wrestlemania: backyard edition
I watch the public access channels once in a while. It frightens me to see what my Long Island brethen are up to. But I say if you know your enemy, that makes him less dangerous. On public access my enemies are the little old lady with the flowered hat who has sued every municipality between Queens and Montauk, the cover band that uses 70's-era special effects and the backyard wrestling crew.
Surely you've heard of backyard wresting (not to be confused with Backyard Baseball)? It first came to light for me in May 2002 when a mother was angered that the town was going to make her take down her son's wrestling ring.
We're not talking high school wrestling here, with full and half nelsons and homoerotic grabbing of crotches. We're talking WWF style wrestling. Pile drivers and such. It wasn't so much the thuds and crashes that bothered the neighbors of the Minutillos of Babylon, Long Island. It wasn't even the applause and screams and shouts. Well, maybe it was a combination of both. But when you mutliply that by the sound system and add in the P.A. annoucements, the play-by-play, the electronically amplified obscenities and the hard rock entrance songs each wrestler was introduced to, well, you can see how the neighbors might have been a bit perturbed.
Me, I would have lit the damn thing on fire one night. Maybe even while there was a match going on. Minutillo was lucky that her neighbors aren't as mean-spirited as I. They went the legal route and tried to get the town to force Minutillo to take down the ring.
[A] neighbor, Patricia Rodriguez, comments, "All we hear is cursing and boom, bam, boom. Where's the quality of our life?"
A peeved Rodriguez videotaped some of the wrestling action, which in Gootman's account included "bash[ing]…with a folding chair," "crashing into wooden boards," and an "assault…with a metal garbage can." Rodriguez delivered the tape to the local government and the Babylon town board unanimously outlawed wrestling rings and boxing rings in residential areas.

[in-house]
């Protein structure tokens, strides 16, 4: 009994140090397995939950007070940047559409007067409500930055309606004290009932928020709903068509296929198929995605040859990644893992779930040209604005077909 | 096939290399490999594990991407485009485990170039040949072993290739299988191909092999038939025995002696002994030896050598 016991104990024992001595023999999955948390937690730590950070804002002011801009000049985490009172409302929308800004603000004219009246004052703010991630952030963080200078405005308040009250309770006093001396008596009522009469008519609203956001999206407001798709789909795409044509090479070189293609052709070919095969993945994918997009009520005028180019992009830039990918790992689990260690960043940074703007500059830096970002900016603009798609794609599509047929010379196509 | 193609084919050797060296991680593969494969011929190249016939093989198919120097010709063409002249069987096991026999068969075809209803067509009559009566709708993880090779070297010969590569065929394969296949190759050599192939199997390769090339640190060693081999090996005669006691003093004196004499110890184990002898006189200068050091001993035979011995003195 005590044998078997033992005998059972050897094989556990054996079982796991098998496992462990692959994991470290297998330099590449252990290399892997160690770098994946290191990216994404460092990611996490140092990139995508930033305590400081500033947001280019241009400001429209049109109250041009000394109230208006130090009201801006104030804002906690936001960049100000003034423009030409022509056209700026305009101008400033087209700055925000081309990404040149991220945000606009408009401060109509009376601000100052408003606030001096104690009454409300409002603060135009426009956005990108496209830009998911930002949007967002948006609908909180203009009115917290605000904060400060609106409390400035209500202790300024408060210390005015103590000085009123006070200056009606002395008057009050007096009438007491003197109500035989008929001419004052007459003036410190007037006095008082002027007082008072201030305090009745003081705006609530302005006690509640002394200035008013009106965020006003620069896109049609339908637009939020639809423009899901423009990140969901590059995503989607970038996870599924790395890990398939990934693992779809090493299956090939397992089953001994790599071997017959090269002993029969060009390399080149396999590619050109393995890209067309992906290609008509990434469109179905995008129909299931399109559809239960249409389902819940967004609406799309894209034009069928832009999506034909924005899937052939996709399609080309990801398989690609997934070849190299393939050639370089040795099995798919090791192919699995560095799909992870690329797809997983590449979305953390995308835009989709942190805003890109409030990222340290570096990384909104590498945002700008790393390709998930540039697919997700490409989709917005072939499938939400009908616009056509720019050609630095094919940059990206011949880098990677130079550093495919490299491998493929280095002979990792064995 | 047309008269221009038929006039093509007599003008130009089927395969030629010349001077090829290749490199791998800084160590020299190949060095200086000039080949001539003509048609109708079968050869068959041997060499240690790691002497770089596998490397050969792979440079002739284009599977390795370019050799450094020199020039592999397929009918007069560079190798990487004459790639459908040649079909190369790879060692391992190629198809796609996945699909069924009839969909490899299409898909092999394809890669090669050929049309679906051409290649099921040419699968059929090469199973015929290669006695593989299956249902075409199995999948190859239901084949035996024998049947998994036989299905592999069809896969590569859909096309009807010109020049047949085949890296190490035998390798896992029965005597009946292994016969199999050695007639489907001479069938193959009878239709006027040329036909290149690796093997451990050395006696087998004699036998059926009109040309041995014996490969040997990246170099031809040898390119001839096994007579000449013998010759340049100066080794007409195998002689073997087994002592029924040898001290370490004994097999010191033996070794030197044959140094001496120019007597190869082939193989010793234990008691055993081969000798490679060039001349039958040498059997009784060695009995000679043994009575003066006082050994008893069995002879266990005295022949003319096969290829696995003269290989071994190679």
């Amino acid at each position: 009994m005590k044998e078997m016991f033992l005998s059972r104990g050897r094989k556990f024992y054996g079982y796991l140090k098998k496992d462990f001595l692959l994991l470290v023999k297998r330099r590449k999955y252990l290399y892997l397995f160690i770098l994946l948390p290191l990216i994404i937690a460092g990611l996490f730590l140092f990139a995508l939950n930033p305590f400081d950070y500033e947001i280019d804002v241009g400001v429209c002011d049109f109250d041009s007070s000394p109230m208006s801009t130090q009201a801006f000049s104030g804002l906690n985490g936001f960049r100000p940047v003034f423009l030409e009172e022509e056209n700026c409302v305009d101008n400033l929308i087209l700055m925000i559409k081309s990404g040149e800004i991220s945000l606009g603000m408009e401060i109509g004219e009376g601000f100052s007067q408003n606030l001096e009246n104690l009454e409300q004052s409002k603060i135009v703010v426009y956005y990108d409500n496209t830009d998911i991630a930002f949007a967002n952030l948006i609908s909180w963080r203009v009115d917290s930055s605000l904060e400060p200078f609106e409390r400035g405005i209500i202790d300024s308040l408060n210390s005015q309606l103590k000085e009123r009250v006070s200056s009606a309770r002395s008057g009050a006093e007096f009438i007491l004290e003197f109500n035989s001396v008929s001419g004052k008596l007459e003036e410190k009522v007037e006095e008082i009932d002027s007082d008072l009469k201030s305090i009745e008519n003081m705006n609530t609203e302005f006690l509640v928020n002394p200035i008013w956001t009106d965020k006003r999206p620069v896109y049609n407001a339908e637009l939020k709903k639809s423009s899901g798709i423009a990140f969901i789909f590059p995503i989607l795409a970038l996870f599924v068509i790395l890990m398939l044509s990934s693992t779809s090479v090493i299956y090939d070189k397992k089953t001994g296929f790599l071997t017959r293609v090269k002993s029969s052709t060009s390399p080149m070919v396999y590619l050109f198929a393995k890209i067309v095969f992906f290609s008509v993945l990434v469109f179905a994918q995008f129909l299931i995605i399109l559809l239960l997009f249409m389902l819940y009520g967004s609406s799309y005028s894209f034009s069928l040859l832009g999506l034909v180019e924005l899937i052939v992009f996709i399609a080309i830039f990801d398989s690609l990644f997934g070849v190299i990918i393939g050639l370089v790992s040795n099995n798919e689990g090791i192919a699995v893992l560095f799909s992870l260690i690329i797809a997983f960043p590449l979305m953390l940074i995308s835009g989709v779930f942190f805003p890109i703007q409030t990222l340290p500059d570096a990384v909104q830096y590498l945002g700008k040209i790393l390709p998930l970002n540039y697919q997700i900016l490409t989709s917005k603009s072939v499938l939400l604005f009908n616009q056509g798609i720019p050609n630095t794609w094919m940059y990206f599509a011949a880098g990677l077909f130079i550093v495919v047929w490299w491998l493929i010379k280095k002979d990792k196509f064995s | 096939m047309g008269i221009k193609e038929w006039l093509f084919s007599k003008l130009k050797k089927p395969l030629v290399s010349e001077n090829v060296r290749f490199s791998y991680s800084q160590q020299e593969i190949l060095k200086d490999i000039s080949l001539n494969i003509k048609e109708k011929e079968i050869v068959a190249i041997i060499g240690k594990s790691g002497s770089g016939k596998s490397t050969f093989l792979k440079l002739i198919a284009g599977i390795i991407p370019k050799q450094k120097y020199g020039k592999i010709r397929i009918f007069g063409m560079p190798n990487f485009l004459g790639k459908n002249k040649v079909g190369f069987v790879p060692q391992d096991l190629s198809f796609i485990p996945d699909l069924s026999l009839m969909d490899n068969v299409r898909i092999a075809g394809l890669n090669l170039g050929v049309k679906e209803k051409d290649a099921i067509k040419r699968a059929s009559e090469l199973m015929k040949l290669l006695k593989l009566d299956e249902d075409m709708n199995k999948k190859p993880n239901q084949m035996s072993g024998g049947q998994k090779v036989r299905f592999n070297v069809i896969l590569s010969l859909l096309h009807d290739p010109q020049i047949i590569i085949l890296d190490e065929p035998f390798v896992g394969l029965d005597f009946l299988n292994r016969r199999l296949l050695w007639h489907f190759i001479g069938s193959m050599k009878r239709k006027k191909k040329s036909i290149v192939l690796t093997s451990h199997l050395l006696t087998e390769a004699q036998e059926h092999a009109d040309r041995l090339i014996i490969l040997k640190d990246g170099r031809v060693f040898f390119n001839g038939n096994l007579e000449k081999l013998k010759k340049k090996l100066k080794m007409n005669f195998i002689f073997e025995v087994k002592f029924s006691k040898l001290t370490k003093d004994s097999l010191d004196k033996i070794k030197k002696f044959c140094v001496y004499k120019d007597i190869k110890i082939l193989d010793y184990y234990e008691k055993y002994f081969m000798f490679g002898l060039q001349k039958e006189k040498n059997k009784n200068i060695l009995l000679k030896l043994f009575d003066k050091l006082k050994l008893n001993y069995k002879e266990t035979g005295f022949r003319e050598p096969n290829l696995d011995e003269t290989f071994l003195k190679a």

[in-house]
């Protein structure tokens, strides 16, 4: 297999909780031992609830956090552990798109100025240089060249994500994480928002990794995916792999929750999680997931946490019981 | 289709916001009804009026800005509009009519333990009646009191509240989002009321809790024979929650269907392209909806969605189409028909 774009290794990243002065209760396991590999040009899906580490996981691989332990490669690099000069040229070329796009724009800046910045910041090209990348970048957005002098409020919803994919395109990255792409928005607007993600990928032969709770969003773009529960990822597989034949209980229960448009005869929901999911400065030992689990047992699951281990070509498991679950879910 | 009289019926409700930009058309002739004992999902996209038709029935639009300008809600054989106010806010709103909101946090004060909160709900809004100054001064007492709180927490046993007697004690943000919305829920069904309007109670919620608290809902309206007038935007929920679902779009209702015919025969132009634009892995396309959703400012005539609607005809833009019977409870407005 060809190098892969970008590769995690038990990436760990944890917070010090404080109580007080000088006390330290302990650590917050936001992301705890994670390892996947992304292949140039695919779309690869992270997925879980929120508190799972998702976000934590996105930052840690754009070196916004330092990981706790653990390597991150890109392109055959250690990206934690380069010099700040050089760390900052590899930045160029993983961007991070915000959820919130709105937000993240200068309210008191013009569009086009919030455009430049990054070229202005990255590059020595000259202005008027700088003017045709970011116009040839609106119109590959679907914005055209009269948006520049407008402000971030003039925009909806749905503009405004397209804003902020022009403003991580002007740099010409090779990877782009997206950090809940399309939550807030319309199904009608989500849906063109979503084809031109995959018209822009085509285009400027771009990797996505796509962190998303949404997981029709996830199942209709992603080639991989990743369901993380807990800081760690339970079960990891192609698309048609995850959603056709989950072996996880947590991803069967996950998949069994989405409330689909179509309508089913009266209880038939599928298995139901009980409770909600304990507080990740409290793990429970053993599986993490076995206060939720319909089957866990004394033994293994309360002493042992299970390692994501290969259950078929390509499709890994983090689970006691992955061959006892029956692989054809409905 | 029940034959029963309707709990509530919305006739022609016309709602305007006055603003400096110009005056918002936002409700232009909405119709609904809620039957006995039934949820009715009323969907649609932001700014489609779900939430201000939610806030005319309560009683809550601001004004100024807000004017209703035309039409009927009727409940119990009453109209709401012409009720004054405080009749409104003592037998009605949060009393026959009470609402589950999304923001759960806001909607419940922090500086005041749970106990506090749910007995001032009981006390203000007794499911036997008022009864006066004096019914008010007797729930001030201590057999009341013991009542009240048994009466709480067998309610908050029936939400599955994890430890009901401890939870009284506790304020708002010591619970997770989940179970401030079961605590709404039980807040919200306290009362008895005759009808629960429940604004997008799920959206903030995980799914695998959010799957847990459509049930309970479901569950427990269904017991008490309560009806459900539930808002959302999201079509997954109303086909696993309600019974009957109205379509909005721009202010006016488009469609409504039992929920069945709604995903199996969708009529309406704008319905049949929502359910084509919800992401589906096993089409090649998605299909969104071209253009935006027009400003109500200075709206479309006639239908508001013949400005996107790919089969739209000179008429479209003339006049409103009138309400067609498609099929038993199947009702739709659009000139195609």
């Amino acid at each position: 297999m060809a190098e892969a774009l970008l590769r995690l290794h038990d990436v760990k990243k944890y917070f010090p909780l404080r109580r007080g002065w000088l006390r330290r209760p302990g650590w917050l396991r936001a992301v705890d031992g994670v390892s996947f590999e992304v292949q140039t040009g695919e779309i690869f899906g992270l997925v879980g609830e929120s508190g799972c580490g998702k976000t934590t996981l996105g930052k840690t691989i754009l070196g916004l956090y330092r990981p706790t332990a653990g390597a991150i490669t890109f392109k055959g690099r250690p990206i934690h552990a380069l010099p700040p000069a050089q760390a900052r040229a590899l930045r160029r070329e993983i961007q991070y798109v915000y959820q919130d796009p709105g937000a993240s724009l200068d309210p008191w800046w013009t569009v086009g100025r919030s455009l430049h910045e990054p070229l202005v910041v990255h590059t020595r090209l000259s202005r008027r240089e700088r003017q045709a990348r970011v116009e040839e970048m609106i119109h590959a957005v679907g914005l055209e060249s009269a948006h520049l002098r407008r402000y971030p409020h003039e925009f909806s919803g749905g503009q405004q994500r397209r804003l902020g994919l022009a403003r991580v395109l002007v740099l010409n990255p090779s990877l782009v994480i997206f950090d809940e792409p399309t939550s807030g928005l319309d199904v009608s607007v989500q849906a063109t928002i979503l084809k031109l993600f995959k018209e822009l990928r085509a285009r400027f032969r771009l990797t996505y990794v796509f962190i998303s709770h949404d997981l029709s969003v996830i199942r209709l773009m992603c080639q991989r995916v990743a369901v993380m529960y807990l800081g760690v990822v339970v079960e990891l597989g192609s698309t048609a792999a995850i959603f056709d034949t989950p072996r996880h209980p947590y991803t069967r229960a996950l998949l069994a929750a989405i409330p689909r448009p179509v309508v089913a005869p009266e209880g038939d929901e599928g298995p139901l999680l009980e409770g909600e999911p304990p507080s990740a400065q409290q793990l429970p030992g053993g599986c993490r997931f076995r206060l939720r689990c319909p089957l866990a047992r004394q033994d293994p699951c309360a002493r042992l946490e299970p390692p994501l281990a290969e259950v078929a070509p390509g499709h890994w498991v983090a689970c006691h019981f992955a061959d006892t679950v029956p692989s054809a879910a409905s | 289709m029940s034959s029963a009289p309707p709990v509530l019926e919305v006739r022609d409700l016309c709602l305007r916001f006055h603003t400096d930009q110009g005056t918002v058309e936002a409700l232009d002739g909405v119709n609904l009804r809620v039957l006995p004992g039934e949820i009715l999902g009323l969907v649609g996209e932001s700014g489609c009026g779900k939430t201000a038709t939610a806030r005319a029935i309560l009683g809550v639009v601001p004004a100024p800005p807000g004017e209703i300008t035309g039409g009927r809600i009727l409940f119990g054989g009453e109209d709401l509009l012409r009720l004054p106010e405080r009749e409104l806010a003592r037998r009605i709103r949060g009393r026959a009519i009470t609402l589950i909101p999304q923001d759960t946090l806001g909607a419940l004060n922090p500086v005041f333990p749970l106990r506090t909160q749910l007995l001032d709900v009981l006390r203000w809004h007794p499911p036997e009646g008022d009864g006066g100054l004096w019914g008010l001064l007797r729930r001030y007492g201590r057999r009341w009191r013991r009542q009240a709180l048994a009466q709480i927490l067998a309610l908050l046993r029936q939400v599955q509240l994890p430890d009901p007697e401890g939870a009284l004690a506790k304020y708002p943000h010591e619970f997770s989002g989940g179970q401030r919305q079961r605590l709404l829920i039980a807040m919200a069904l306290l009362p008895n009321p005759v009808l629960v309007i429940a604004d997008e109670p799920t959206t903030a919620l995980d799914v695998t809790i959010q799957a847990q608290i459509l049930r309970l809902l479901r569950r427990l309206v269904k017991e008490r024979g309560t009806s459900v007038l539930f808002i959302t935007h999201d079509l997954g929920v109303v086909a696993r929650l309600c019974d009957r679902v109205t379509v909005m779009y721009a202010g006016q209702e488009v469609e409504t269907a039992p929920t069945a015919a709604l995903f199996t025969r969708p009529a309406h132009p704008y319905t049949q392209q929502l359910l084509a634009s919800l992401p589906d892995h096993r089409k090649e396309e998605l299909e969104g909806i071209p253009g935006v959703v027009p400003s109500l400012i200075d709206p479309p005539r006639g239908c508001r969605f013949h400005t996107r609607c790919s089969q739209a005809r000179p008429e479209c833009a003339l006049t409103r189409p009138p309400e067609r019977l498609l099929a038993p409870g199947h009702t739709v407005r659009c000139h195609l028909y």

Which, of course, made them dictators.
Ryan Perry, 18, told The New York Times: "The Taliban, they banned sports in the country of Afghanistan. If you want to ban this, you're similar to the Taliban regime."
Ah yes, moral relativism rears its ugly head again. According to Perry, if the town council wants to keep people from turning the neighborhood into an Extreme Wrestling venue, they must be facists!
I'm all for protecting the privacy of what you do in your own yard. However, when what you are doing infringes on your neighbor's right to a peaceful dinner or their right to not have to hear Metallica as background music to the cacaphony of folding chairs slamming over the backs of teenagers, a line has to be drawn.
Of course, this mother thinks she's doing a good thing for her kid. She's keeping him off the street, she's giving him a hobby, she's giving him a safe environment ot play. Now, keep in mind that these "kids" are all 17-20 years old. And they don't just wrestle. They dress up. They have capes and tights and glitter and ridiculous nicknames. They do interviews and talk in that Randy "Macho Man" Savage voice. It's like Dungeons and Dragons on testosterone.
Soon, poor Mrs. Rodriguez and her neighbors will be serenaded once again by the sounds of emotionally stunted boys beating the crap out of each other with props.
Neighbors thought the spat about Marie Minutillo's backyard wrestling ring ended after the Babylon Town Council unanimously voted in May 2002 to outlaw wrestling rings in residential neighborhoods.
But District Judge Patrick J. Barton ruled last week that the Town of Babylon's ban on wrestling rings does not apply to Minutillo's since hers existed before May 7, 2002.
It will be the bigger, louder, more abrasive version of the wrestling league John Minutillo formed. Instead of the old 16x16 ring, they've got a 20x20 ring ready to go.
I don't mean to trample on anyone's right to have a hobby or perform maniacal skits in tights in their backyard, but if these were my neighbors I'd be loading up the pellet gun.